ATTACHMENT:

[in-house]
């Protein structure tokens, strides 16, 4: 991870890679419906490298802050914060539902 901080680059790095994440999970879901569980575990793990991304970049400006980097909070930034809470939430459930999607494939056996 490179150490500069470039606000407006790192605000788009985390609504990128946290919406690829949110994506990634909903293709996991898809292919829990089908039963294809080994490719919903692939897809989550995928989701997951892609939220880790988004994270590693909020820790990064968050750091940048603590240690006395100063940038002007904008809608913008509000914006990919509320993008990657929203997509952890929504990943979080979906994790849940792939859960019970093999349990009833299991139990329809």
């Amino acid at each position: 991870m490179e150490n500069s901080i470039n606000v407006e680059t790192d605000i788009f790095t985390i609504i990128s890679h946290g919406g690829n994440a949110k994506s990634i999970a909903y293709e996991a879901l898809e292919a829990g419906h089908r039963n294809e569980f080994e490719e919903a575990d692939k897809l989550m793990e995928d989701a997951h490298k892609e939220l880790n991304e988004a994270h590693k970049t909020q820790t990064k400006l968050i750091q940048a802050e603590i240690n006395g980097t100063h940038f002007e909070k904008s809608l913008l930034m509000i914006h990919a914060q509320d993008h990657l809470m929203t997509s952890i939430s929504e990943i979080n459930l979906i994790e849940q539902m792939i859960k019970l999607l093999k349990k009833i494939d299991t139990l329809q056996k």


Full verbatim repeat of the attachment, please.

[in-house]
């Protein structure tokens, strides 16, 4: 991870890679419906490298802050914060539902 901080680059790095994440999970879901569980575990793990991304970049400006980097909070930034809470939430459930999607494939056996 490179150490500069470039606000407006790192605000788009985390609504990128946290919406690829949110994506990634909903293709996991898809292919829990089908039963294809080994490719919903692939897809989550995928989701997951892609939220880790988004994270590693909020820790990064968050750091940048603590240690006395100063940038002007904008809608913008509000914006990919509320993008990657929203997509952890929504990943979080979906994790849940792939859960019970093999349990009833299991139990329809």
């Amino acid at each position: 991870m490179e150490n500069s901080i470039n606000v407006e680059t790192d605000i788009f790095t985390i609504i990128s890679h946290g919406g690829n994440a949110k994506s990634i999970a909903y293709e996991a879901l898809e292919a829990g419906h089908r039963n294809e569980f080994e490719e919903a575990d692939k897809l989550m793990e995928d989701a997951h490298k892609e939220l880790n991304e988004a994270h590693k970049t909020q820790t990064k400006l968050i750091q940048a802050e603590i240690n006395g980097t100063h940038f002007e909070k904008s809608l913008l930034m509000i914006h990919a914060q509320d993008h990657l809470m929203t997509s952890i939430s929504e990943i979080n459930l979906i994790e849940q539902m792939i859960k019970l999607l093999k349990k009833i494939d299991t139990l329809q056996k």